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  5. Thank you.

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  6. I get what you are trying to convey here. All the nonjudgmental attitude and sharing of information. But PLEASE. PLEASE. DO NOT compare your trials of anxiety over a few years with a life long battle with bipolar. As well as keeping a child in a car seat with sunscreen. It’s just truly not appropriate. You have NO IDEA.

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  7. Thank you so much for writing this because I’m wrapped up in little littles and was too tired to. 🙂

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  8. I think you missed the point of the “toxic sunscreen” blog post. Towards the end she summed it up in one word…

    PERSPECTIVE

    And yes, I would say that applies even to the “health and safety” issues.

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  9. […] we shared about how different families have different rules and standards, which is to be expected! But you have to learn to pick your […]

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  10. I love this! You so graciously addressed this issue without being confrontational! Thanks!

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  11. I think you missed the mark on this. This woman, who is obviously conscientious, finally figured out that she is enough. Obviously, I cannot speak for her, so I will speak for myself, as her article very much spoke to me and where I am at. What I heard was a woman who very evidently loves and cares for and about her kids. She was not advocating abandoning important safety issues. She is trying to abandon torturing herself about it. And she is letting herself be enough. You seem to well understand the importance of people and parents supporting each other. That means respecting them, and their efforts, too. They don’t have to be ours. I support you being you. You seem a nifty mama that I could maybe learn a homemade sunscreen recipe from. I am sure she’d appreciate that, too. But I know what I need what I finally reach out to say maybe I am good enough, where I am, and that’s someone to say, I hear you mama, and you are. Someone to trust how much I care about my kids and know I’m doing my best and reinforce to me that that’s enough. Not another person to say–I get it, BUT…. Not someone else saying that if I just did that or grew this or practiced that other thing, because I am literally doing all I can do. So are you. I know you mean well, and surely many people are amen-ing or blessed be-ing your response. For me, I just wish someone daring to be enough could have just been met with applause. But I guess that’s just my stuff. Bless you, and your five kiddoes.

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  12. *oops, that’s “what I need when I “

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  13. Why doesn’t she just put a hat and long sleeves/pants on the kids They’re at a cabin so I presume bugs are an issue as well . Suitable clothing costs nothing

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  14. But don’t you advocate for parental choice?

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    • What does that have to do with anything? I’m not allowed to offer information now because it might “offend” people and make them think they don’t have a choice? They do, but I’m going to keep offering new ideas….

      If you don’t see the difference between offering information and support, and “forcing” an idea on someone else, I can’t help you.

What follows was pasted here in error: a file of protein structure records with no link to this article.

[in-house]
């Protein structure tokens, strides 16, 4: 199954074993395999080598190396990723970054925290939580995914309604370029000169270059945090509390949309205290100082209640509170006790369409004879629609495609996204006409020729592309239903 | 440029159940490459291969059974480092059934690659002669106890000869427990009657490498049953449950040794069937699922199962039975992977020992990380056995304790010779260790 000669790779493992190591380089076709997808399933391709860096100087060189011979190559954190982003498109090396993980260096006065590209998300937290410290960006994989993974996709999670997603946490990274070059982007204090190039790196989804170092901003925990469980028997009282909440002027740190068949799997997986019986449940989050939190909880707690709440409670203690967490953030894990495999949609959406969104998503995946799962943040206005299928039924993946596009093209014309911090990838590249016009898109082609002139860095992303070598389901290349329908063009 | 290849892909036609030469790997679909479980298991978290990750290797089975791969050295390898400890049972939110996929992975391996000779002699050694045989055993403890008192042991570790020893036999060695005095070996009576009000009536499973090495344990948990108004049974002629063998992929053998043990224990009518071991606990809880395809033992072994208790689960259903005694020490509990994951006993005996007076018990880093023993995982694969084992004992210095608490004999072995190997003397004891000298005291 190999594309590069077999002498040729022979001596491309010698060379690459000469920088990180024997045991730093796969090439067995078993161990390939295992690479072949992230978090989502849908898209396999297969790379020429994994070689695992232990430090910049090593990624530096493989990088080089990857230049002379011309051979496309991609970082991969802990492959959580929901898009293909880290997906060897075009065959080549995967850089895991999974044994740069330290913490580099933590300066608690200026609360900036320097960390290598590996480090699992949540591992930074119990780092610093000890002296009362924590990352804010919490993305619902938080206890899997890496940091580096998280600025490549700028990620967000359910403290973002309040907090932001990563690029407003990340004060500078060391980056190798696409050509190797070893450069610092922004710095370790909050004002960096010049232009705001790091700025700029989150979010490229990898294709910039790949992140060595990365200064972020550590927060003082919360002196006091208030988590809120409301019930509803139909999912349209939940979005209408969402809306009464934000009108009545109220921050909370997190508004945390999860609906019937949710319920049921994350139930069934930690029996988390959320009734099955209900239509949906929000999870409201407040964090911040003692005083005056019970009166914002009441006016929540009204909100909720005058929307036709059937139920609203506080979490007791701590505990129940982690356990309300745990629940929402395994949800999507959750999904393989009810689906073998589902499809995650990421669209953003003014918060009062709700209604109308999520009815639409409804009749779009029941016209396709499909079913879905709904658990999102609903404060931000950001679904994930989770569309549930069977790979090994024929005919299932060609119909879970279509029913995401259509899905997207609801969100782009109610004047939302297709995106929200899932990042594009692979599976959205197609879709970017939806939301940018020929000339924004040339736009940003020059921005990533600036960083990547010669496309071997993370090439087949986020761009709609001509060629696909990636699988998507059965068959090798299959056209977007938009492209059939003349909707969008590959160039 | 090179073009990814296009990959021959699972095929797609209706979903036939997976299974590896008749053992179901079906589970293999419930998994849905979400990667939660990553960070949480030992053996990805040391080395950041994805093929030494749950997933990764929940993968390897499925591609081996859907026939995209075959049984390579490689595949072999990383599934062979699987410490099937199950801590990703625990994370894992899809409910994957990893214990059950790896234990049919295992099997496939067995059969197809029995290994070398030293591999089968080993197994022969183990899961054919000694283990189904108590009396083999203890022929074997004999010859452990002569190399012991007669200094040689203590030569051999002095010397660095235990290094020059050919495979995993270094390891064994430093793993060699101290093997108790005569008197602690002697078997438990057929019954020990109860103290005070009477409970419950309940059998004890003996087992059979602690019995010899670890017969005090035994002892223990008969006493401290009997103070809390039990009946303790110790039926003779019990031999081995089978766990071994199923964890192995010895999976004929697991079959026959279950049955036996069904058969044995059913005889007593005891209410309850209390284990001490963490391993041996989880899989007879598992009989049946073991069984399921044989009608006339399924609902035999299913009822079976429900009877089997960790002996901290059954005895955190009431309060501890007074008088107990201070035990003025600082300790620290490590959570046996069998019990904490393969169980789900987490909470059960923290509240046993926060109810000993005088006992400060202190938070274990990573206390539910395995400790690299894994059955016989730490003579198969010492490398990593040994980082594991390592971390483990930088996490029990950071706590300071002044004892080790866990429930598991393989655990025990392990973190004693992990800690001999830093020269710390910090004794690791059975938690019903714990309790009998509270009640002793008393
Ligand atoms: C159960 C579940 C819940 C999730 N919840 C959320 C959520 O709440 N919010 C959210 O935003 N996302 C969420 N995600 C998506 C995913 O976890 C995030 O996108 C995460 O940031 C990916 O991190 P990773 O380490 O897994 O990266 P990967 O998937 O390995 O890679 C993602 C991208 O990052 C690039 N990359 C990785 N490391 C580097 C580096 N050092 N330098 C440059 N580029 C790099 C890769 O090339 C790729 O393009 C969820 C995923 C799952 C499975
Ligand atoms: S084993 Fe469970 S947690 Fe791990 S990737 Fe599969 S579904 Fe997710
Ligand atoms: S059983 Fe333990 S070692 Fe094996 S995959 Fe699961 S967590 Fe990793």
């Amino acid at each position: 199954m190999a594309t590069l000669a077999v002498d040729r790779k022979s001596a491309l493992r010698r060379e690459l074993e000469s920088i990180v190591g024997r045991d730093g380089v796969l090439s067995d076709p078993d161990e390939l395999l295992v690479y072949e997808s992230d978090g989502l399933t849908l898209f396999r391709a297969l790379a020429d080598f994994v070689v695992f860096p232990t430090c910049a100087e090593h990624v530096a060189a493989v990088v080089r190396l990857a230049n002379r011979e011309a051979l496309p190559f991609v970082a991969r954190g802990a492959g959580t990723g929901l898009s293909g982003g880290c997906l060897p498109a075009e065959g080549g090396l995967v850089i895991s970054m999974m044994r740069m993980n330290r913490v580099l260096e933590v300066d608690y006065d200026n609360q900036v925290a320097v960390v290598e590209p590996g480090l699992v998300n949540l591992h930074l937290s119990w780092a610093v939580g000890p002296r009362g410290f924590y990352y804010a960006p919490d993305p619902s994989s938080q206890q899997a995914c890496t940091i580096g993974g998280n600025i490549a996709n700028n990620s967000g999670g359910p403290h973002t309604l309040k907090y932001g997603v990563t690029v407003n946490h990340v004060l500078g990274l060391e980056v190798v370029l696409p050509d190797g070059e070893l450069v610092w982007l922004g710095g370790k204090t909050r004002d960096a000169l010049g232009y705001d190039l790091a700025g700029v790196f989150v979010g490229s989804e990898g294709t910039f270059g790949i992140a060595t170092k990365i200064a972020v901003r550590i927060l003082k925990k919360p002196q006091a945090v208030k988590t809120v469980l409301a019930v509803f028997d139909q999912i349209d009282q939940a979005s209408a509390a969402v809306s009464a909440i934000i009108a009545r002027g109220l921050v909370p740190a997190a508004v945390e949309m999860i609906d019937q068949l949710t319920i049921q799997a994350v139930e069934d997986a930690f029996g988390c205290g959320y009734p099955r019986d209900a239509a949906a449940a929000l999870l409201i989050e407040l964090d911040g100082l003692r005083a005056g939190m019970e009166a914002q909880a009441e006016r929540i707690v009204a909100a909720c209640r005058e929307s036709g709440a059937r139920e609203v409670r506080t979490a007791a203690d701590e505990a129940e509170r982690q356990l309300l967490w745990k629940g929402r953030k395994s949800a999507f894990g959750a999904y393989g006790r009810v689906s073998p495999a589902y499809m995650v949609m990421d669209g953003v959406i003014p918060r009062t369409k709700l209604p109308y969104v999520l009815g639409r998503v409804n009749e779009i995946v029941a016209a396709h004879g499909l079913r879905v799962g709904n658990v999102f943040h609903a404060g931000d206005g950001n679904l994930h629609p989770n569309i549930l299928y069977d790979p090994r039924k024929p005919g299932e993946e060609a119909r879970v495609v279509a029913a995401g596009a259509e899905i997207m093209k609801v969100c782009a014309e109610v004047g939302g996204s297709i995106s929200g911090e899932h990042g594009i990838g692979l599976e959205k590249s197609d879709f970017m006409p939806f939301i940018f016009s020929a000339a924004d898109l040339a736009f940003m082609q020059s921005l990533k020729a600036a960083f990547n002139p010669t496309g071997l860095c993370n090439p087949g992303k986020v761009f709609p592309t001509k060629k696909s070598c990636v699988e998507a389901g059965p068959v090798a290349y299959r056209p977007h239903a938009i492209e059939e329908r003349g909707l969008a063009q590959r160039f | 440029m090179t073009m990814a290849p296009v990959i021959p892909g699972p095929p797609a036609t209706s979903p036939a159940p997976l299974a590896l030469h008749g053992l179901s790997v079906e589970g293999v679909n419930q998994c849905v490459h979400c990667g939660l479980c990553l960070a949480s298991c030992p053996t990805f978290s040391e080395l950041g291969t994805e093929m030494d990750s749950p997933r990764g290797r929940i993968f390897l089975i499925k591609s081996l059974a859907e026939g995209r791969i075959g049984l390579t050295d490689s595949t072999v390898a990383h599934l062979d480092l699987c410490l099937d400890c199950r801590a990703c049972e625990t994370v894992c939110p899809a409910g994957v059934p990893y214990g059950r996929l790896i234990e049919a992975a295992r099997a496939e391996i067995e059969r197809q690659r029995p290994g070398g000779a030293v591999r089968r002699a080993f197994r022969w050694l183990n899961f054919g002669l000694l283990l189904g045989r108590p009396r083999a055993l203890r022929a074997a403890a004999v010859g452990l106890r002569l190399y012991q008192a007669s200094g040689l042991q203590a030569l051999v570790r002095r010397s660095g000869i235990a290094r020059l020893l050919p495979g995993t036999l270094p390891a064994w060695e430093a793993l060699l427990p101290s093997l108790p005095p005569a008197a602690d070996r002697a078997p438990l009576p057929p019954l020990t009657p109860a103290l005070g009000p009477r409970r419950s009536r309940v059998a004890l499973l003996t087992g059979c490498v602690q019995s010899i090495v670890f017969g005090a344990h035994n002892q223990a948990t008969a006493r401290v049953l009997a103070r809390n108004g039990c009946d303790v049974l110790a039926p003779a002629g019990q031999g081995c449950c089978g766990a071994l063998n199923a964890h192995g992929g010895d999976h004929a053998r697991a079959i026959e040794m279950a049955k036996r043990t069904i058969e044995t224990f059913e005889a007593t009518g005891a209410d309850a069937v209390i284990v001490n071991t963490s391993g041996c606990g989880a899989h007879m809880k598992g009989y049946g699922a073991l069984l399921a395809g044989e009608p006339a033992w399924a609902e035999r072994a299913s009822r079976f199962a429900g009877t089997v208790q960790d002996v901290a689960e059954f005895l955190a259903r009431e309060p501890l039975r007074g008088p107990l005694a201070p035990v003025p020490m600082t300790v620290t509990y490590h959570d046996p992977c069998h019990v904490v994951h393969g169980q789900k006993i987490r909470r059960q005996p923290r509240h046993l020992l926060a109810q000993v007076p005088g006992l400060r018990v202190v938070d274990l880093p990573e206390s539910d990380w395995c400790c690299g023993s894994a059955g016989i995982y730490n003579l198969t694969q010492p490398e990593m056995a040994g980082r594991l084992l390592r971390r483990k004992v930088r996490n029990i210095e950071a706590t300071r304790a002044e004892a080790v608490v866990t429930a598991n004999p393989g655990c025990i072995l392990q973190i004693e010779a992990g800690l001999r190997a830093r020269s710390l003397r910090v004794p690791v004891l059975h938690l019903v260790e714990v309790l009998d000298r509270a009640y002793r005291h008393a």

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  15. […] is risky business. You can walk into any supermarket or drugstore and see shelves filled with sunscreen, but […]

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  16. I raised my four many years ago. My son and DIL have twins, and like one lady said, when you have an 8 or 9 years old, too, they can help you a little; but not when you have just the babies.

    So, the big deal here is that the suntan lotion might have toxic ingredients in it. Why is it the mother’s responsibility to know that? Why is it on the market if it is toxic? Where are the government agencies that watch these things?

    Since 1970 we’ve had fruit and veggies at 6 weeks, all the way to nothing until 6 months; regular milk at 3 months to formula for over a year. Sleep on their stomach–or no must be on the back. I think we must use common sense and trust our gut. I guess you could use no sunscreen at all and keep them out of the sun. How much fun would that be?

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    • You don’t have to avoid the sun if you don’t use sunscreen. Many just limit exposure, start off slow, or use light clothing. And some just don’t burn! Proper diet helps avoid burning.

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  17. The point of the original post seems, to me, to be satiric hyperbole; used to expose the issue of the masses of information designed to get our attention as parents, and sell us stuff that isn’t necessarily in our families best interest. Not that she has given up caring, but that the quality and incentive of disseminated information is often suspect, which contributes to a social atmosphere of parental superiority based misinformation, i.e., marketing.

    I believe her point was to stop shaming other parents because you read a different article or value a different expert opinion. The history of parental trends is full of failure and rebuke. We will not be spared in retrospect. We will all face our children’s scrutiny and reply with the same phrase our parents have: “We did what we thought was best.”

    Reply

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I’m Kate, mama to 5 and wife to Ben.  I love meeting new people and hearing their stories.  I’m also a big fan of “fancy” drinks (anything but plain water counts as ‘fancy’ in my world!) and I can’t stop myself from DIY-ing everything.  I sure hope you’ll stick around so I can get to know you better!